AV Evasion – Static and Dynamic Engines

Malware Development – AV Evasion P2

Hi everyone in this post we will talk about bypassing AV Engines which we talked about on YouTube videos.

AV Evasion P2
AV Evasion P2

Firstly, let’s remember the static and dynamic engines. What do these mean?

Static Engine: The static engine controls the variables, variable or function names, etc. We can say while reading the code, if you can see any harmful stuffs, the static engine sees too.

Dynamic Engine: The dynamic engine controls the functions, procedures, macros (not VB Macros) like keylogging functions, screenshare or screenshot functions, etc. The dynamic engine finds harmful behavioral parts of the code. (These harmful things not chains of functions, you can think only one function about keylogging or sending harmful packets like functions. The chain of harmful parts is behavioral engine’s job.)

Let’s write some code with “process injection” technique. You can develop your own reverse shellcode for more stealth, but this is not our main topic in this post. We will cover this in another post.

The static engine bypass is easer than others, you can choose right names, strings; use string functions and done. So easy! (There is an important key point about usage of functions, you can find this later.)

Dynamic one is harder than. But not impossible 🙂 You will hear process injection techniques, like the “process hollowing” or “process doppelgänging” while researching.

Give me some time for explain with the basic injection scheme:

The idea is so simple, the techniques contain several differences like using sections for storing shellcodes or changing some permissions into the memory, etc.

I want to explain techniques with example codes. Let’s start!

Static Engine Example

Suspicious strings and values:

Example – Suspicious variables, strings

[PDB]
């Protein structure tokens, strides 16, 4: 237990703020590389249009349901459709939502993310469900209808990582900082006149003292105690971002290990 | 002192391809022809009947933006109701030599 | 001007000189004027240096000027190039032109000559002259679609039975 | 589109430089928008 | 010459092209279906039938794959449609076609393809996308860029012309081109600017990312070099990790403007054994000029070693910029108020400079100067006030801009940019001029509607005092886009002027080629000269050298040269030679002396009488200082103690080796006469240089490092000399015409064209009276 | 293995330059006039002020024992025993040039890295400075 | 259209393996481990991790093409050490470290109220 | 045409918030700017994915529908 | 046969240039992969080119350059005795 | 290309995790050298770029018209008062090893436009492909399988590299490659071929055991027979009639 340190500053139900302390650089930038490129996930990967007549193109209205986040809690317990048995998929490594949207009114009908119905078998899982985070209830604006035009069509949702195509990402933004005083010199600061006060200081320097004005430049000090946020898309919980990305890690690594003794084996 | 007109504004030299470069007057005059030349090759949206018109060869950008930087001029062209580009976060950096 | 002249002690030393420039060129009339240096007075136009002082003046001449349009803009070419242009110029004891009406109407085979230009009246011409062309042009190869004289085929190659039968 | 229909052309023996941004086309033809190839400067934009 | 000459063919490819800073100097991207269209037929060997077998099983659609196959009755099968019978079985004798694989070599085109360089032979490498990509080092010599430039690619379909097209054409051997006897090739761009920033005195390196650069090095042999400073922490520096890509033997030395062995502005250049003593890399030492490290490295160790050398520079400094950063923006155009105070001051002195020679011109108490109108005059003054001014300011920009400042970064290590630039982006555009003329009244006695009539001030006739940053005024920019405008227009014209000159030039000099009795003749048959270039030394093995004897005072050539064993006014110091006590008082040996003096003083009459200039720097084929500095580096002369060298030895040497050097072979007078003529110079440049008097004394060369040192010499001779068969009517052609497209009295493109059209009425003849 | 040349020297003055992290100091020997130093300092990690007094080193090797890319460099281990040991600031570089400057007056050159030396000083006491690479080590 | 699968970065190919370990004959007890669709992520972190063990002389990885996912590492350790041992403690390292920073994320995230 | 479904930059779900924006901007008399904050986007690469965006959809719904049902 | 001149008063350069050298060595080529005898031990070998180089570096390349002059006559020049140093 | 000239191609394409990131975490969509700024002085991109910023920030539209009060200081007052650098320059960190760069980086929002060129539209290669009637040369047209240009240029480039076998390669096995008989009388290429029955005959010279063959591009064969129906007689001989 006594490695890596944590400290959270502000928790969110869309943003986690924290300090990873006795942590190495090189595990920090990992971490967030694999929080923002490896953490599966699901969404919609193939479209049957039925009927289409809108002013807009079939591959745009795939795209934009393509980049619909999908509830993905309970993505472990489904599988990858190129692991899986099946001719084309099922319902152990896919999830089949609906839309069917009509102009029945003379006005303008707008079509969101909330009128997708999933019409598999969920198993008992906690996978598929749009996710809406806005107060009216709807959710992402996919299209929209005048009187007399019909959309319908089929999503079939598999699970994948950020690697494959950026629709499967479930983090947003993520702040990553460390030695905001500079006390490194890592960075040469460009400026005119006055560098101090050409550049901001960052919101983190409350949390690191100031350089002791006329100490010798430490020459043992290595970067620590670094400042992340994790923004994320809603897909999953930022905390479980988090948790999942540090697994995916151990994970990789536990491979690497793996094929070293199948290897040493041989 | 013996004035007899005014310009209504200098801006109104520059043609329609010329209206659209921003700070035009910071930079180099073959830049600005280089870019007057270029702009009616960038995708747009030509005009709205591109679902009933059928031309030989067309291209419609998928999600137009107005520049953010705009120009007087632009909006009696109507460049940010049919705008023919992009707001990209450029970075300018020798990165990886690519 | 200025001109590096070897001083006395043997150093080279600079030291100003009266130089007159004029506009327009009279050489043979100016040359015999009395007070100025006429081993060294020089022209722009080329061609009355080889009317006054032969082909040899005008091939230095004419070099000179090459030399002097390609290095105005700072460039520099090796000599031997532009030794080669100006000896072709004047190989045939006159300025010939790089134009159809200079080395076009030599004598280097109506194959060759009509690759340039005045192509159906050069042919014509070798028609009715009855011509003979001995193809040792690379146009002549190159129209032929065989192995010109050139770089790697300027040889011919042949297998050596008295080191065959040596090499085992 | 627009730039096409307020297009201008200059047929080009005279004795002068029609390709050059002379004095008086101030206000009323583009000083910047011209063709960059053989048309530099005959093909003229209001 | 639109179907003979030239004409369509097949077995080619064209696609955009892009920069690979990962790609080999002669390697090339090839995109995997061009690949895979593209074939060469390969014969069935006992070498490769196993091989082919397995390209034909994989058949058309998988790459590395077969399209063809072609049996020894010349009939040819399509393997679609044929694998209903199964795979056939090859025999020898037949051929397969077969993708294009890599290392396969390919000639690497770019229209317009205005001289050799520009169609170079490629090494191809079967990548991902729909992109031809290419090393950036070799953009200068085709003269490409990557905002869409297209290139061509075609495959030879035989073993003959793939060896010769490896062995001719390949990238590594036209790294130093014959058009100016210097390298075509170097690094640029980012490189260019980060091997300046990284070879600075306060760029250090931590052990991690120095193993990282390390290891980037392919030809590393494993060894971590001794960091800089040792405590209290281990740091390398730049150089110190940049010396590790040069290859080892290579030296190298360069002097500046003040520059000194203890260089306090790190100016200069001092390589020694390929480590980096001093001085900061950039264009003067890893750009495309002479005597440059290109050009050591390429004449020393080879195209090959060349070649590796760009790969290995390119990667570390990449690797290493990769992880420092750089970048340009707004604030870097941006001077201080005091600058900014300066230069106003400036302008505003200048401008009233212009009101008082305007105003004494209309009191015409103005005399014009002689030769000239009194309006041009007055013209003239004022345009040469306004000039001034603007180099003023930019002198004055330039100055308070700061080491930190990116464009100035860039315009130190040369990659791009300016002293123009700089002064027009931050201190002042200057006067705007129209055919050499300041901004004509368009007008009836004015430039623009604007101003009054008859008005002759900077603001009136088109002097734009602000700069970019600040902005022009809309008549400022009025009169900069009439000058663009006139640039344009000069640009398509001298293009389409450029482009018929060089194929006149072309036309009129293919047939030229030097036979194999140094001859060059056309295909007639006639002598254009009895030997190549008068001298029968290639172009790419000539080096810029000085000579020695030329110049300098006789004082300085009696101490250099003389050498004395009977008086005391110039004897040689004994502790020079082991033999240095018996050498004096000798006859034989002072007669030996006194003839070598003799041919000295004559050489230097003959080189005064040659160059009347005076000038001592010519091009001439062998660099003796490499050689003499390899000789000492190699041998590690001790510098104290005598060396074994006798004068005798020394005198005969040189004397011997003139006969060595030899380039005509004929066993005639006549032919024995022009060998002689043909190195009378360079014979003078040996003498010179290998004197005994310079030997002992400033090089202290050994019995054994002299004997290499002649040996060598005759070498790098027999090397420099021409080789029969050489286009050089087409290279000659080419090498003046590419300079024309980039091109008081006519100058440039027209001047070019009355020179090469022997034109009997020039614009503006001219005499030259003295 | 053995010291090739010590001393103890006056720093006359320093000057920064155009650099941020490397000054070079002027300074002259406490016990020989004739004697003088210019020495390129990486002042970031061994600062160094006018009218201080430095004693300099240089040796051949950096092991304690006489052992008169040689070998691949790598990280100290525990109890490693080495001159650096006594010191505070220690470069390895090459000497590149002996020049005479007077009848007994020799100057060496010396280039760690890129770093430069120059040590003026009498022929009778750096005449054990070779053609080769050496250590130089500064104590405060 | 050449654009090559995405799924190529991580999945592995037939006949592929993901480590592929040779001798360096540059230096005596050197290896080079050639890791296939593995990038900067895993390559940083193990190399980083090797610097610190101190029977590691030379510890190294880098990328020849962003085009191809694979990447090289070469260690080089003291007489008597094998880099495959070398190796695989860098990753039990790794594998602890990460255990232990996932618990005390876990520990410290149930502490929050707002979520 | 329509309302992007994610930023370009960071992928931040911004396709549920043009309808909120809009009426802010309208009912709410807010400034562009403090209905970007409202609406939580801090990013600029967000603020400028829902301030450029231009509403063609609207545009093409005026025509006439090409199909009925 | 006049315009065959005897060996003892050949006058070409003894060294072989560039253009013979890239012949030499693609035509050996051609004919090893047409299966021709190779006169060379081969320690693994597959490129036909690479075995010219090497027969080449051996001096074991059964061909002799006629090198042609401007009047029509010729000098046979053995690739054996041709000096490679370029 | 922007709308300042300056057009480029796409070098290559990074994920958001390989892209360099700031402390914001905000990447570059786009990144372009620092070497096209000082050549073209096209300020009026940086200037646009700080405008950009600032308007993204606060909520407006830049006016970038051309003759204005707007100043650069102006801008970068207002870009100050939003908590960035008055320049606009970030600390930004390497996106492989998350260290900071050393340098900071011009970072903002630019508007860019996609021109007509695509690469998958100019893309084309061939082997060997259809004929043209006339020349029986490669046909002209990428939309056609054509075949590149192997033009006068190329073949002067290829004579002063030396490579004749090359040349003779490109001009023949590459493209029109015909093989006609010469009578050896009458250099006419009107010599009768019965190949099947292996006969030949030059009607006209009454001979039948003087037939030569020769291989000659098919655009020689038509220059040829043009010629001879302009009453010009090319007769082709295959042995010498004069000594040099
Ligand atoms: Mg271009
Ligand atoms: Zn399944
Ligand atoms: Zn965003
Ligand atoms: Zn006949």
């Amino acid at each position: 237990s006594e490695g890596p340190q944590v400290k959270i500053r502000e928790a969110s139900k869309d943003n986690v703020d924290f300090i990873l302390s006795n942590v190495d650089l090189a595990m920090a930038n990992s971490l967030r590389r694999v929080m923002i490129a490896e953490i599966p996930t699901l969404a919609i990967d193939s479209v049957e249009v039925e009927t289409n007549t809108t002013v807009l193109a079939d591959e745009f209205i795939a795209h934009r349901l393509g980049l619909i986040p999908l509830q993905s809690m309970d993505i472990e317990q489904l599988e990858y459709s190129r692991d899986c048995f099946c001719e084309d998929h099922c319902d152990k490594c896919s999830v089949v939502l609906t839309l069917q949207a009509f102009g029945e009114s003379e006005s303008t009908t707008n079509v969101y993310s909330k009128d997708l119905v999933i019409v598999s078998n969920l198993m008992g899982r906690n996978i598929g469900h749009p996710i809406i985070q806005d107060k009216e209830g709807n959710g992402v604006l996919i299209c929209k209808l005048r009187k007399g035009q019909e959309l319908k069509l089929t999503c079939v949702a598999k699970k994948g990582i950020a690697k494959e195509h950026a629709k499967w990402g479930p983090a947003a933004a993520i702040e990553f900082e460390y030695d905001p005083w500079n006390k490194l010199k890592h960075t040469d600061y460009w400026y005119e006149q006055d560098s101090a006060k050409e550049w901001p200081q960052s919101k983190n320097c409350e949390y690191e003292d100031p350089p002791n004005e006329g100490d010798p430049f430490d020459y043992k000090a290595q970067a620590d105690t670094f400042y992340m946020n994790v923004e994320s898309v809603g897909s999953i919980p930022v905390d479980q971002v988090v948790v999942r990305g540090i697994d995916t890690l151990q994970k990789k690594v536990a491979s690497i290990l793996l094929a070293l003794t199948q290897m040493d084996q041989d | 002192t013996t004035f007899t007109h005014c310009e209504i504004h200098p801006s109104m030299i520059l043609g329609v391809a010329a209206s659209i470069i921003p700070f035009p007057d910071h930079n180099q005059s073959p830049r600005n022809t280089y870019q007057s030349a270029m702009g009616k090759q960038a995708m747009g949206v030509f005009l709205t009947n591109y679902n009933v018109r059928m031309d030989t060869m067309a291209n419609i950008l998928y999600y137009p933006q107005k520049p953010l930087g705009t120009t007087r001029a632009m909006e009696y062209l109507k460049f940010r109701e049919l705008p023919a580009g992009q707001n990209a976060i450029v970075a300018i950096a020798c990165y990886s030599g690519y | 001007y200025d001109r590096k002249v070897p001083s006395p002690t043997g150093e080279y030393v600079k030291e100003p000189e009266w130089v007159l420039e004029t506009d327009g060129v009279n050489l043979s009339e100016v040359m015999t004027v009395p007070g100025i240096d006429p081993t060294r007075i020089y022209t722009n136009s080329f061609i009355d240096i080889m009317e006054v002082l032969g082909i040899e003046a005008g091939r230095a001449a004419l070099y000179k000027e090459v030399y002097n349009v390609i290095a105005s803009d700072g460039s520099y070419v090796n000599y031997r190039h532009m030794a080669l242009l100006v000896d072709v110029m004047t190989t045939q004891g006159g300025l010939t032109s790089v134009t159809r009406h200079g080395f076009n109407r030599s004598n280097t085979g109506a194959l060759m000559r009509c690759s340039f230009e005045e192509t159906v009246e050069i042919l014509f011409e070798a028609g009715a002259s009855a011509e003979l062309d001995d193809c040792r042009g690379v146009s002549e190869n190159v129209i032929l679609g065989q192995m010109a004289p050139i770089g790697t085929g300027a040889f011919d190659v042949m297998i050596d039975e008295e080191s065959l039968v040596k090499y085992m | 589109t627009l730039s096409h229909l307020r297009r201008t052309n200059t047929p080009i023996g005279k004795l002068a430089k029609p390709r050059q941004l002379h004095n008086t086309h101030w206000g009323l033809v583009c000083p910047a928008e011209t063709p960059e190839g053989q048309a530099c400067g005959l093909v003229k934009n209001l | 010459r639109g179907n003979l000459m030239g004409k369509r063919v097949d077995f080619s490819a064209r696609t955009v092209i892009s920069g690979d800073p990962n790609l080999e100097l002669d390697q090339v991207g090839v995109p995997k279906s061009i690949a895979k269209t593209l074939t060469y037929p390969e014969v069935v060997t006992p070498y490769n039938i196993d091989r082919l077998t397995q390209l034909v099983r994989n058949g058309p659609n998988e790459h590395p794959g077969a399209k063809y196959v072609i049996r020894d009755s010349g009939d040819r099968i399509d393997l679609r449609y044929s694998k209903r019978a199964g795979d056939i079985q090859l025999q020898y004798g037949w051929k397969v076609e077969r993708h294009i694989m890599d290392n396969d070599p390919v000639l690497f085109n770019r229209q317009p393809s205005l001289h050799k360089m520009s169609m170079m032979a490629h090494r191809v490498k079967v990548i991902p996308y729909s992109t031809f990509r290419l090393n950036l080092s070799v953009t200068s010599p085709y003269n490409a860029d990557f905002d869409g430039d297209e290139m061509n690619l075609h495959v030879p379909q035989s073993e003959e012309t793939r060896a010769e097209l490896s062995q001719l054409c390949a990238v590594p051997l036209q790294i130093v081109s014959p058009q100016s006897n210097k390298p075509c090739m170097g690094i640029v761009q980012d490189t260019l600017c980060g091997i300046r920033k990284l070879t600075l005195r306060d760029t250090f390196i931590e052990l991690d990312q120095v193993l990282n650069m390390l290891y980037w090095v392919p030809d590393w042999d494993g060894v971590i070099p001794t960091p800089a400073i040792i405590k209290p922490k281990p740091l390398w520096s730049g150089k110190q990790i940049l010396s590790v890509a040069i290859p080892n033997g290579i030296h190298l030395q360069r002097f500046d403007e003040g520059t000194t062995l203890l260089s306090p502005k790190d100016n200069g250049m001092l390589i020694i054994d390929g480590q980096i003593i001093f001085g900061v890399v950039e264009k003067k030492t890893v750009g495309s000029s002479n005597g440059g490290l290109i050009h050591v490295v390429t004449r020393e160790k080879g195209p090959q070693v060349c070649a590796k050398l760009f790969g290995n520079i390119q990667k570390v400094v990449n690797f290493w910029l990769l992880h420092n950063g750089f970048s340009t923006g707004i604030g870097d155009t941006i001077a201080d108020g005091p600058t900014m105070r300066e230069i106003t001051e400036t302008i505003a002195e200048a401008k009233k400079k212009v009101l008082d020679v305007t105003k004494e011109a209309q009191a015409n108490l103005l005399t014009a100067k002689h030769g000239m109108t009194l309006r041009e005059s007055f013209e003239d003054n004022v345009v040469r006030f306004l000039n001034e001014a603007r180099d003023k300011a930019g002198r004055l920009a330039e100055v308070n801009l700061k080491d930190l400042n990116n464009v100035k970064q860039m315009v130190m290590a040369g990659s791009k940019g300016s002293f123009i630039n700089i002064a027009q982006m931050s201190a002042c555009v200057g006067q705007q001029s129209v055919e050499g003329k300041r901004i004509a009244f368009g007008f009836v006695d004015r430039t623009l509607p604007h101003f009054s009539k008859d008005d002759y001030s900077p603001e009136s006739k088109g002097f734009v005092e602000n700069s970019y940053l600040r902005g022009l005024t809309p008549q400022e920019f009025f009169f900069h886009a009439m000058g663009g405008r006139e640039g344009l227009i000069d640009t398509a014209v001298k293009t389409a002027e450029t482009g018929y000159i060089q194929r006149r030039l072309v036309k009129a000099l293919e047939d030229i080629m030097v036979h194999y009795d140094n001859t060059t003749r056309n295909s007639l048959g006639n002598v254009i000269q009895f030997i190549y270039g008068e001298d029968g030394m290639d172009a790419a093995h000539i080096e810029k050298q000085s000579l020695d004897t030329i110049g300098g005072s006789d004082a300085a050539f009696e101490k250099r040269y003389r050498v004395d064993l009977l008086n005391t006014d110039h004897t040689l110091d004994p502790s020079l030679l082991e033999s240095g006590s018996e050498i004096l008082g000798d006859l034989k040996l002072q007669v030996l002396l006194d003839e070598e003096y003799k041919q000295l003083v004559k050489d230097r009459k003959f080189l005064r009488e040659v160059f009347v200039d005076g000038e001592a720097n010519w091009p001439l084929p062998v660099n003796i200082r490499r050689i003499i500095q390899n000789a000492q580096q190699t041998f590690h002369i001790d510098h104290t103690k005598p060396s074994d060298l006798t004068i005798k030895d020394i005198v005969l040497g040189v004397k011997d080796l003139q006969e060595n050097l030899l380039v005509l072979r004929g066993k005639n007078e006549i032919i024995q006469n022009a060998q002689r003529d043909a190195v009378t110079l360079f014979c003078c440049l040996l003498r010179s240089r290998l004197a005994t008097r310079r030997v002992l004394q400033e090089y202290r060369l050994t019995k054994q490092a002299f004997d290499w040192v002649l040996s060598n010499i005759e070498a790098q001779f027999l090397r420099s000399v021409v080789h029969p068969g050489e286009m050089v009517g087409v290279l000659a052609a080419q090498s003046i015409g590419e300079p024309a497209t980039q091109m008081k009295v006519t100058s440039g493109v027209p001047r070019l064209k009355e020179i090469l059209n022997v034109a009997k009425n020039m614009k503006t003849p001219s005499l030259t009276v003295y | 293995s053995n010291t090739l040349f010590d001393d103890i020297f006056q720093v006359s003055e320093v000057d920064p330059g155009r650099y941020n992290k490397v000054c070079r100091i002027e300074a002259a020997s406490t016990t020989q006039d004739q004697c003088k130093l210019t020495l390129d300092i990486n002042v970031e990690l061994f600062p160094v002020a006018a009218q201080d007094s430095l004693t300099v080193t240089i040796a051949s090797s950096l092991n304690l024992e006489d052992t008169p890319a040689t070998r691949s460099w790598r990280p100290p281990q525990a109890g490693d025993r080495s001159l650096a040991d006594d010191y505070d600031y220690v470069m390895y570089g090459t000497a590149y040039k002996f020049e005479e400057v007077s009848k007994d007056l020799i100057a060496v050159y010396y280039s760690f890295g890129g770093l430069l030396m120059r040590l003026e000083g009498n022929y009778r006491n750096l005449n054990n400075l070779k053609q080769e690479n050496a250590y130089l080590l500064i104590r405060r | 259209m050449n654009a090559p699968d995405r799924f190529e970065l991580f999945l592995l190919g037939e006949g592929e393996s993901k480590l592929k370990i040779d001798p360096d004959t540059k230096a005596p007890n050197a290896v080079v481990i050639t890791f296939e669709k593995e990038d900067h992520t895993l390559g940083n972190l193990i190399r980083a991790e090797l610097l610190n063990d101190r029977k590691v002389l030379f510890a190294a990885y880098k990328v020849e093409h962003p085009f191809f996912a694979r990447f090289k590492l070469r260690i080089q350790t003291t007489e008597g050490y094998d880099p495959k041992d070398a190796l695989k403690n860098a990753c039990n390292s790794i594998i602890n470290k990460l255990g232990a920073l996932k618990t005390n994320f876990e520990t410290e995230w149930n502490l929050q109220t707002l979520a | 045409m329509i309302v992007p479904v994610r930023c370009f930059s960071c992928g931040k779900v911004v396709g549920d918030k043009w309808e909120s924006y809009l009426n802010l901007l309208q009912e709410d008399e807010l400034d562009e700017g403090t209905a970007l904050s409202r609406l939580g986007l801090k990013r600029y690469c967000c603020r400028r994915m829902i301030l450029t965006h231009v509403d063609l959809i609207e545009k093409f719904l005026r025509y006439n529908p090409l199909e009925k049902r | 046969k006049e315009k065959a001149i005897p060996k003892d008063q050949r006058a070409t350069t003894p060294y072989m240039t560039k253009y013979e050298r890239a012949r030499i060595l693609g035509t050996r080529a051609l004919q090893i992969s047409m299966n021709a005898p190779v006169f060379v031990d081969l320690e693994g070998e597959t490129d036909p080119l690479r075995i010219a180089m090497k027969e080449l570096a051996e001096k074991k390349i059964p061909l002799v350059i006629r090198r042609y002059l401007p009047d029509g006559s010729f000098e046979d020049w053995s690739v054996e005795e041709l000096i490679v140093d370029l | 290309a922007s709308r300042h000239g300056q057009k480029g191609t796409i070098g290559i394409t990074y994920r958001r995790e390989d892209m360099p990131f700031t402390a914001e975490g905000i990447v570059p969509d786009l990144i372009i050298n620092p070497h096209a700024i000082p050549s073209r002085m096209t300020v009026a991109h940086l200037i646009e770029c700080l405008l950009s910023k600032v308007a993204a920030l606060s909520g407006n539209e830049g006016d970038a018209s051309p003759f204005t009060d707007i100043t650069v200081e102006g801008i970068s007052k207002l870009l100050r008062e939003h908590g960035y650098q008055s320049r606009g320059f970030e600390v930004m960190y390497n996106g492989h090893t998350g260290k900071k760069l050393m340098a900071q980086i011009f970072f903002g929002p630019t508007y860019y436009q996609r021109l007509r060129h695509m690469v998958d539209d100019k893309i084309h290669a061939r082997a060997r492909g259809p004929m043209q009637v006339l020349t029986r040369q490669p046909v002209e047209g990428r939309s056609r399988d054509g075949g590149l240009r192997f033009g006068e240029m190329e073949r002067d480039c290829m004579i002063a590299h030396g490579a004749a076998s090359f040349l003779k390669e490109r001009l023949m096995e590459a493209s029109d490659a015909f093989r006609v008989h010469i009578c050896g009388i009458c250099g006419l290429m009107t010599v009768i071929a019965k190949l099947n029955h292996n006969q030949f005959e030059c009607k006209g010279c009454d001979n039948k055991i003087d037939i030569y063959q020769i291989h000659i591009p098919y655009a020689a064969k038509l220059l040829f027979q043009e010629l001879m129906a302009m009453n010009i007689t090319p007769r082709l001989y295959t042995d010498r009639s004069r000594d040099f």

Scan Result – 1

Try to change some strings and use concatanation, etc.

Example2 – Changing strings
Scan Result – 2

Now only 1 engine says this executable is malware. This example is for the static engine especially. Actually, some AV Engines says harmful for everything 😀

Dynamic Engine Example

Now we will try to bypass dynamic engines.

First, we will create a general local process dropper for executing our shellcode.

Malware Code – 1

Let’s scan:

General Scan Result – 1

And these are the engines which says malicious:

Scan Result – Engines – 1

Try to implement basic injection technique:

Malware Code – 2

Note: This code wrote for only researching purposes, if you want to use this, you can change some parts. After the changing, try in your lab.

Note: While finding pid of the process, you can see strcmp or stricmp examples. You can get a few errors with incompatible variable types. The solution is using wcscmp function with wchar_t type.

Scan Result – Engines – 2

And we bypassed some engines with basic local process injection, our score is 4/26.

You can find and use any injection technique for bypassing dynamic engine. More information about process injection: https://attack.mitre.org/techniques/T1055/

Note: You must not think about “I must bypass every engine”, not do that. This waste your time in your operations. If you can find used AV engine in the company, just bypass this. Other engines useless for you, is that make sense? You know the answer.

Note2: I said a key point in the static engine paragraph. Try to research and use GetProcAddress() with DLLs. If you use the GetProcAddress() for your functions, you can not see your used functions like VirtualAllocEx, WriteProcessMemory, etc. Thanks to this, you can escape from juniors.

Also, you can add some additional controls for bypassing sandbox solutions, you can add packing techniques or adding encryption, etc. We will talk about these in another post. And I will explain more and more in the “Malware Development and Programming Fasttrack” course.

Github: https://github.com/berkotako/mdev_p2

Further Readings and Links:

Thanks for your time.